This disorder consists of an unusual combination of findings with swelling of the legs and abnormal eyelashes although other serious problems can occur.
Swelling of the legs below the knees is usually seen first, sometimes as early as the first decade of life. It occurs earlier and is more likely associated with other abnormalities in males. The edema (fluid accumulation) is usually confined to the legs and is often asymmetrical. Sores and infections such as cellulitis and athletes’ foot are a risk due to the poor circulation. Cardiac defects, cleft palate, cysts of the spinal cord, type II diabetes and kidney disease may be associated with swelling of the arms and legs in some patients.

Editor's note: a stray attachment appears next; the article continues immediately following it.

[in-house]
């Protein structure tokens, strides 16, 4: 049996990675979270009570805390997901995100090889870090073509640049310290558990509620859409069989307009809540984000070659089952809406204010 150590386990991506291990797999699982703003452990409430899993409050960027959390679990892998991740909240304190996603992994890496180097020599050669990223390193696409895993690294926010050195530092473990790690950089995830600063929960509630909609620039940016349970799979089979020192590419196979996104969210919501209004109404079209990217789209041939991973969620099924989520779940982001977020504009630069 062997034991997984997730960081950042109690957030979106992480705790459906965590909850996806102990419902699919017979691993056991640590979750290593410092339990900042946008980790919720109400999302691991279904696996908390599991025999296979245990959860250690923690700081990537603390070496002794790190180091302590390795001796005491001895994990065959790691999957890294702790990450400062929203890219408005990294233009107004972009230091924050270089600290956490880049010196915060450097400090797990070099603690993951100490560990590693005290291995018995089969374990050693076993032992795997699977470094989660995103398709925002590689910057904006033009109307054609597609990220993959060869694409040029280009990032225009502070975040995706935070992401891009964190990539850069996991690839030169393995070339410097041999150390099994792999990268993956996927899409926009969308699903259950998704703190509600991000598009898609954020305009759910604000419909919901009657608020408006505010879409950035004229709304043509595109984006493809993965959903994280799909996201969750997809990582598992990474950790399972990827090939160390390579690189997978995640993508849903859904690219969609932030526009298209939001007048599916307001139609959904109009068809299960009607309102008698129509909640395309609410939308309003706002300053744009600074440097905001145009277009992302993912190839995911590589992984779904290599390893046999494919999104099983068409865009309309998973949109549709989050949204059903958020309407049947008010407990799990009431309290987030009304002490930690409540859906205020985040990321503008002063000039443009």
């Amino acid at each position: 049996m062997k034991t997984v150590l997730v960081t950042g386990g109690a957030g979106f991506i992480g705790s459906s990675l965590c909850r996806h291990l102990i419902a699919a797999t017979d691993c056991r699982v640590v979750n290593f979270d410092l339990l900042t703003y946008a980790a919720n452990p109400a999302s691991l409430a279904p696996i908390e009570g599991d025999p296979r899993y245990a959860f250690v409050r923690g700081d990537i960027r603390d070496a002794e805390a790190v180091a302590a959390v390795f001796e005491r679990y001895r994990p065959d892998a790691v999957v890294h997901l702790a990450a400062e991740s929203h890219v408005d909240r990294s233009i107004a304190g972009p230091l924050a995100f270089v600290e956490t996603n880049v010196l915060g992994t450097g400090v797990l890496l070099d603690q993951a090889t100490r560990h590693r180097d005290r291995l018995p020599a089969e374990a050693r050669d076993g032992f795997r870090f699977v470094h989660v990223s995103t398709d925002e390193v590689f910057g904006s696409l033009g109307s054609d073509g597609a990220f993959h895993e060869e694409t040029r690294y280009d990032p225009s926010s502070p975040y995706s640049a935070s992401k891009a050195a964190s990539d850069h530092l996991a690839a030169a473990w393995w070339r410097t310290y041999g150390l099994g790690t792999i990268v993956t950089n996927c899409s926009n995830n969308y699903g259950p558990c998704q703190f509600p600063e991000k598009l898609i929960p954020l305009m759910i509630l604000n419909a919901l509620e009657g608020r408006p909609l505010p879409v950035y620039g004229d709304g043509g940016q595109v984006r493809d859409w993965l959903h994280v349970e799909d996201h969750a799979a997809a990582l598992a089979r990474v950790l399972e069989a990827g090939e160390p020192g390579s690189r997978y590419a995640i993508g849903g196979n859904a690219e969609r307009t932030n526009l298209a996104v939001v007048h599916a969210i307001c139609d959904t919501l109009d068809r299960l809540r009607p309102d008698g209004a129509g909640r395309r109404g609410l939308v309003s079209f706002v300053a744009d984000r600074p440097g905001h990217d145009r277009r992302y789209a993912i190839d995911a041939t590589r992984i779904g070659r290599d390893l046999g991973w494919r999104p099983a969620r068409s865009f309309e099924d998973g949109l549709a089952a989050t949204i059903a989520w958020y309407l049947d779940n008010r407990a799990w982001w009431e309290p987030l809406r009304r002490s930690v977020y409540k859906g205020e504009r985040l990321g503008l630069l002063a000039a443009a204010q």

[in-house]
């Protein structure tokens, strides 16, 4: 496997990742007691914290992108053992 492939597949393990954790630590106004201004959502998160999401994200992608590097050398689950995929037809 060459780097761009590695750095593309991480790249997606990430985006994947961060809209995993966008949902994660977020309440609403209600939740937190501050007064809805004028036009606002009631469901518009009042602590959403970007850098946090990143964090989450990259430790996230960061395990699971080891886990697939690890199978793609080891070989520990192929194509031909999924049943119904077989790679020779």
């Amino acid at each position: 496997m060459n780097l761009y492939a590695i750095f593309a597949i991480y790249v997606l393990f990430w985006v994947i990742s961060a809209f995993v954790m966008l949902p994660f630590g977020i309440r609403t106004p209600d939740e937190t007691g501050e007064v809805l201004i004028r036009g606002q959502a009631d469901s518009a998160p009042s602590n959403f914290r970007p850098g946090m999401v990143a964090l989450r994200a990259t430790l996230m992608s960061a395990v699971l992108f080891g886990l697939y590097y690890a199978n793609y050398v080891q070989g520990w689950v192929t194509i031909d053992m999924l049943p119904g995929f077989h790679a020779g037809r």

The eyelashes often grow in duplicated rows but in an abnormal direction that sometimes allows them to rub against the cornea (windshield of the eye). When the later occurs, it causes severe discomfort due to the scratching. Tearing, blurred vision, and light sensitivity often result. Some patients, though, do not experience this and require no treatment.
This disorder is generally passed directly from parent to child in a vertical pattern of inheritance. Affected parents can expect on average that half their children will inherit the disorder.
The swelling of the arms and legs is due to inadequate drainage of the lymph (lymphedema) and can be diagnosed by a physician. The abnormal lashes, though, are difficult to see without a microscopic examination by an ophthalmologist. The abnormal lashes can be removed in severe cases although they often grow back. It is important that infections of the lower legs are treated promptly.